Auckland Covid cluster caused by quarantine breach, says Winston Peters

Eleanor Ainge Roy
·3-min read
<span>Photograph: Rick Rycroft/AP</span>
Photograph: Rick Rycroft/AP

New Zealand’s deputy prime minister has said a “breach” in quarantine was responsible for the cluster of Covid-19 cases that has forced Auckland to re-enter strict lockdown for three days.

A total of 17 cases have now been linked to the fresh outbreak in New Zealand’s biggest city, the first time the disease has resurfaced in the community after more than 100 days of no locally transmitted cases.

The deputy prime minister and foreign minister, Winston Peters, told ABC news that a high-level source had told him a “breach in quarantine” had led to the community outbreak; information that would become public knowledge in a day or so.

Peters said he received the information from a trustworthy source minutes before speaking to the ABC, and had shared it with the television station before informing senior government officials, or the prime minister, Jacinda Ardern.

“I think there’s been a breach inside our quarantine system, and I think, when that comes out very shortly, in a matter of maybe less than a day, we’ll find out that was the case,” Peters told the ABC.

Peters went on to say he was unsure if the breach had occurred at a quarantine hotel, of which there are more than 30 around the country, but how and where it happened must be urgently investigated, and security tightened.

A spokesperson for Jacinda Ardern said the origin of the source case was still under investigation.

“No connection between managed isolation and these cases has been established at this point.” the spokesperson said.

Earlier in the day, Ardern aid it was “highly unlikely” that a cool store where an infected person worked was the source, though the facility had been swabbed for testing.

The most likely culprit was human-to-human transmission, she said.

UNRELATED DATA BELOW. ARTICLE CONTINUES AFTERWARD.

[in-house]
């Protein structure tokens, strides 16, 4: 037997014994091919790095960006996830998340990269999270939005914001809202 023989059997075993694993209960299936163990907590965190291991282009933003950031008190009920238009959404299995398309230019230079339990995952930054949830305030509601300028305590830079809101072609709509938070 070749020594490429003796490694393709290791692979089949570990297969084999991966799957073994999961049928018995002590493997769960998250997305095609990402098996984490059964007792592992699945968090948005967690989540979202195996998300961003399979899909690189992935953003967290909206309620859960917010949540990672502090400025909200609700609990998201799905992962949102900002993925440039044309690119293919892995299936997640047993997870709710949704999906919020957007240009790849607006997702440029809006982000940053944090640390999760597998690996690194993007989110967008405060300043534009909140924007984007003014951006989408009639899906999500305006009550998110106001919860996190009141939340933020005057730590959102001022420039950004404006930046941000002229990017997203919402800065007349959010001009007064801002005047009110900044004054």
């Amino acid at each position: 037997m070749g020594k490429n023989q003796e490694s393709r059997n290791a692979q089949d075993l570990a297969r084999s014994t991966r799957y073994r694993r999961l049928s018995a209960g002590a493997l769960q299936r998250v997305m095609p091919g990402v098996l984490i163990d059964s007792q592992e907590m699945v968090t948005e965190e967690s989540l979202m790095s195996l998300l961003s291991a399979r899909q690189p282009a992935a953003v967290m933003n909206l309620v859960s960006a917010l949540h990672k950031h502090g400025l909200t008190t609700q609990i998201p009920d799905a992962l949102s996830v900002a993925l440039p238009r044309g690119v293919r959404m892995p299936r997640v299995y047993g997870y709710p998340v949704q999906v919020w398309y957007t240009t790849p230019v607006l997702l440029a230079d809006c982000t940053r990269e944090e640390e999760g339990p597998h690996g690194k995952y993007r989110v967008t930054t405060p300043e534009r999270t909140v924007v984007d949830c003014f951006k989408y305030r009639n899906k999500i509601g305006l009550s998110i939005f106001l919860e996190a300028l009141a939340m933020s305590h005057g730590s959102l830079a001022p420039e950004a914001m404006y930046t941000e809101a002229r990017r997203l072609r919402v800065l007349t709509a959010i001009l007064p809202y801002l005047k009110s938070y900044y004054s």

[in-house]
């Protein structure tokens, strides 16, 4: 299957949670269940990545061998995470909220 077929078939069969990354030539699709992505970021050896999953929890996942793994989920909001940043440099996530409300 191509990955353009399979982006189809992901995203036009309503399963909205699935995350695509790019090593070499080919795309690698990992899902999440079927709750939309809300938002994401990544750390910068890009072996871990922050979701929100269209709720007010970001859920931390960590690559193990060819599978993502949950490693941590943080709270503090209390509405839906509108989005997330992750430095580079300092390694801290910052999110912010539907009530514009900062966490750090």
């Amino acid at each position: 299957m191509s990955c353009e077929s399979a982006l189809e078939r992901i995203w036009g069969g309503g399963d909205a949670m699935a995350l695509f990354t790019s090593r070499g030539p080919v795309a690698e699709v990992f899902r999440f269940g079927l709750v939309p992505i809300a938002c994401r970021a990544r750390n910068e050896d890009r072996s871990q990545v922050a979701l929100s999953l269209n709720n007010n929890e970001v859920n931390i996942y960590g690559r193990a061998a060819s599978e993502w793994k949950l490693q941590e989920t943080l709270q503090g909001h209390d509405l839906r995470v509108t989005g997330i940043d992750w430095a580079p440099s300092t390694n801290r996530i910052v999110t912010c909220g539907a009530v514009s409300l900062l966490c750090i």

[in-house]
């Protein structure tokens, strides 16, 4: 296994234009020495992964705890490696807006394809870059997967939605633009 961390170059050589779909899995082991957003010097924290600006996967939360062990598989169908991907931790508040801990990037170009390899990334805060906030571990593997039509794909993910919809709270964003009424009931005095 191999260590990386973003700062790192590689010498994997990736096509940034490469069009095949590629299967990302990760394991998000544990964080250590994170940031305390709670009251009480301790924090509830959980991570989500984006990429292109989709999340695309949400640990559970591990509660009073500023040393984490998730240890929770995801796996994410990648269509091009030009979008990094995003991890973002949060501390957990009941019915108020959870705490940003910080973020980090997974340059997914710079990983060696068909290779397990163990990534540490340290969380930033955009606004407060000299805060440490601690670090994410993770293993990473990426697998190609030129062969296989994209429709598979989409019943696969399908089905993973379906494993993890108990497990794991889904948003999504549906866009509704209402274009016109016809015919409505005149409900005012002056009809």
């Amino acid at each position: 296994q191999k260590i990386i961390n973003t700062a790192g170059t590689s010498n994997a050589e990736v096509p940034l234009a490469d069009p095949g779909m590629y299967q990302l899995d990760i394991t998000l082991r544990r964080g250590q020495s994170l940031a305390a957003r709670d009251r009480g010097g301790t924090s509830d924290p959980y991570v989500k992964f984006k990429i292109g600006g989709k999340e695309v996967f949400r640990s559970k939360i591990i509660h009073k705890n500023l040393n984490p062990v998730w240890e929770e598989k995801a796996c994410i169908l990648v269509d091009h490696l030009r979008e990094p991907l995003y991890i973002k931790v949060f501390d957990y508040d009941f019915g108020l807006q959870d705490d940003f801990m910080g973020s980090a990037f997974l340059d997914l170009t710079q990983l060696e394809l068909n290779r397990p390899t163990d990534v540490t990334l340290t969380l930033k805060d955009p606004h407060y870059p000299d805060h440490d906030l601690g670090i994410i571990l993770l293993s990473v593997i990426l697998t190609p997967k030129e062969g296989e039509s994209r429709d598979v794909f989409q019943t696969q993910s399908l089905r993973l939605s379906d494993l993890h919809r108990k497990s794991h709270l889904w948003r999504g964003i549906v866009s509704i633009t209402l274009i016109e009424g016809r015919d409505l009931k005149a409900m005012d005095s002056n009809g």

More than 30,000 people, mostly returning New Zealanders, have quarantined for two weeks in government hotels on returning to the country.

In recent months there have been numerous reports of bored and frustrated people escaping over fences or through hedges, including for trips to the supermarket or the liquor store.

After four such cases, the police and army began regular patrols of the facilities in July, and 6-feet-high fences were erected outside all premises.

The government’s management of quarantine hotels has come under fire from the opposition National party, who have described their control of the process as “shambolic” and “amateur”.

But Peters said the hotels were better managed than quarantine hotels in Melbourne, where private security contractors hired to patrol guests were linked to outbreaks of Covid-19.

“In our case, we got the army in early enough to know that that wouldn’t have been the problem. But there’s been a breach, and we’ll find out in a matter of hours, or within a day,” Peters said.

Earlier, Dr Ashley Bloomfield, New Zealand’s director-general of health, said genome testing of the infected individuals had identified they were testing positive for a strain of Covid-19 associated with infection in the UK or Australia, which Peters said was further proof that the community outbreak came from a quarantine breach.

Bloomfield also announced that anyone testing positive for Covid-19 in the community would now be required to isolate in a government quarantine facility until they recovered.

This is a major departure from the previous rules that allowed infected New Zealanders to self-isolate at home, or in a hospital if they were seriously unwell.

On Friday, the prime minister will make a decision on whether to continue Auckland’s lockdown. New Zealand experts say an extension is unavoidable as the source case of the outbreak remains unidentified, and the number of active cases are continuing to grow by the day.